from the casting-wider-nets-through-technology dept.
mrspoonsi sends this BBC report:
"A U.S. juggler facing child sex abuse charges, who jumped bail 14 years ago, has been arrested in Nepal after the use of facial-recognition technology. Street performer Neil Stammer traveled to Nepal eight years ago using a fake passport under the name Kevin Hodges. New facial-recognition software matched his passport picture with a wanted poster the FBI released in January. Mr Stammer, who had owned a magic shop in New Mexico, has now been returned to the U.S. state to face trial. The Diplomatic Security Service, which protects U.S. embassies and checks the validity of U.S. visas and passports, had been using FBI wanted posters to test the facial-recognition software, designed to uncover passport fraud. The FBI has been developing its own facial-recognition database as part of the bureau's Next Generation Identification program."
from the your-papoosilometer-is-nearly-out-of-battery dept.
theodp writes "Over at Fast Company, Rebecca Greenfield explores the rise of extreme baby monitoring. 'In the imminent future,' writes Greenfield, 'any curious parent with an iPhone will have access to helpful analytics, thanks to the rise of wearable gadgets for babies. Following the success of self-trackers for grown-ups, like Jawbone and Fitbit, companies like Sproutling, Owlet, and Mimo want to quantify your infants.' Devices connect to a baby via boot, anklet, or onesie, and record heart rate, breathing patterns, temperature, body position, and the ambient conditions of the room. While the breathing and sleeping alerts will calm a lot of parents, Greenfield reports the real holy grail is the data garnered from tracking, which some companies plan to share with researchers.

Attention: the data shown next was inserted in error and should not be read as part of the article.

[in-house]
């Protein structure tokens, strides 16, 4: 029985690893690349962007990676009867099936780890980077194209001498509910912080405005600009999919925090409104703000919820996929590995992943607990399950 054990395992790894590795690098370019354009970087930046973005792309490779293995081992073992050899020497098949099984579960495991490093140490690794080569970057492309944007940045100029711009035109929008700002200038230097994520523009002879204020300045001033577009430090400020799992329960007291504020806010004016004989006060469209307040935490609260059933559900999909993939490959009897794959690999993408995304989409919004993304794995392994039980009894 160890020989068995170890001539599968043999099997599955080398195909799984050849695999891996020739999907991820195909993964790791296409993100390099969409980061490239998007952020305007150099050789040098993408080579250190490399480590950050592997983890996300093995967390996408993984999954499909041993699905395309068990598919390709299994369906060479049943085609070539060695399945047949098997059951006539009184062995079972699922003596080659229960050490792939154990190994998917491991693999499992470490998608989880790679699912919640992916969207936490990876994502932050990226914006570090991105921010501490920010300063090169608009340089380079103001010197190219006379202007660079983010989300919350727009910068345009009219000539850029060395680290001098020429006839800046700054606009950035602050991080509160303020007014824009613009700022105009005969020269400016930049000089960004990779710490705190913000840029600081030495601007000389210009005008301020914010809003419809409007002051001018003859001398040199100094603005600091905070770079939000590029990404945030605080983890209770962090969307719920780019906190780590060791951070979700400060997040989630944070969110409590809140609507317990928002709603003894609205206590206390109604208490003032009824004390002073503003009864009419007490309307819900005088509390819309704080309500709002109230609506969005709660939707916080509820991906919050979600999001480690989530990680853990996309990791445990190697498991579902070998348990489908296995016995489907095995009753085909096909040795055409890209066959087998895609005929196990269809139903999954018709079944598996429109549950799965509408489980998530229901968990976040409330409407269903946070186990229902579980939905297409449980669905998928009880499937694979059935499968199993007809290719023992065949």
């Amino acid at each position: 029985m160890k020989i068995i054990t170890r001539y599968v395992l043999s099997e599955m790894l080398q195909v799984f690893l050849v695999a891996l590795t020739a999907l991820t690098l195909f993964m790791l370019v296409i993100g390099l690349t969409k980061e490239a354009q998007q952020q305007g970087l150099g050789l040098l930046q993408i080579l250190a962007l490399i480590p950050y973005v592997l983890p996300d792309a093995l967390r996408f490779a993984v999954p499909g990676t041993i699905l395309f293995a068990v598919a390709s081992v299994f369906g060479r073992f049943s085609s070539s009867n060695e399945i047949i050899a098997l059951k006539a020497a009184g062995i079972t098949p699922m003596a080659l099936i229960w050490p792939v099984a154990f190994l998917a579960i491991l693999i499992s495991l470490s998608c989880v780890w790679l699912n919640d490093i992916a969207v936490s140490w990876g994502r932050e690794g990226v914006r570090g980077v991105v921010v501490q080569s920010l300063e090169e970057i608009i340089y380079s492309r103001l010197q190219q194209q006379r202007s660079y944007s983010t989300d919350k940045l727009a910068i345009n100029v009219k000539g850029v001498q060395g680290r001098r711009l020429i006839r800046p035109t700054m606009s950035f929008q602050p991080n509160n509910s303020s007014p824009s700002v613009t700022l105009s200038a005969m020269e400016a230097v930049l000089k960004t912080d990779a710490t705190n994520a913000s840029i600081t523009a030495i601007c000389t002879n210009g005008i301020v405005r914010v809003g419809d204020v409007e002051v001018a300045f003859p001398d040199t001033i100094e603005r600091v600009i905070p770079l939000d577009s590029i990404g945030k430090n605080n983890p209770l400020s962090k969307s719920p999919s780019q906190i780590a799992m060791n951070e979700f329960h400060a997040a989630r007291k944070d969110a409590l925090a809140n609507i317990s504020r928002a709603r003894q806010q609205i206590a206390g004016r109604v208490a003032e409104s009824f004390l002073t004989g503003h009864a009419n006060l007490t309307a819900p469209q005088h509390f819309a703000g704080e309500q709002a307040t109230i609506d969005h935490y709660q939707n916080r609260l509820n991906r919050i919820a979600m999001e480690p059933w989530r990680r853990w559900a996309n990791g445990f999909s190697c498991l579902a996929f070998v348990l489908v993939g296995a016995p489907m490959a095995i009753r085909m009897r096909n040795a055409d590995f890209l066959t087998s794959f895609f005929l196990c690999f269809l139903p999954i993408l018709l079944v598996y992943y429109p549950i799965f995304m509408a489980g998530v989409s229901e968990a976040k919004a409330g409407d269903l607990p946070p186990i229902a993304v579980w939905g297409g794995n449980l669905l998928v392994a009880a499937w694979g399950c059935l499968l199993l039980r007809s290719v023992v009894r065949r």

'We're creating the largest data set of infant health data,' says Owlet co-founder Jordan Monroe."
from the turn-that-frown-upside-down dept.
moon_unit2 writes "Tech Review has a story on research showing that facial recognition software can accurately spot signs that programming students are struggling. NC State researchers tracked students learning java and used an open source facial-expression recognition engine to identify emotions such as frustration or confusion. The technique could be especially useful for Massive Open Online Courses — where many thousands of students are working remotely — but it could also help teachers identify students who need help in an ordinary classroom, experts say. That is, as long as those students don't object to being watched constantly by a camera."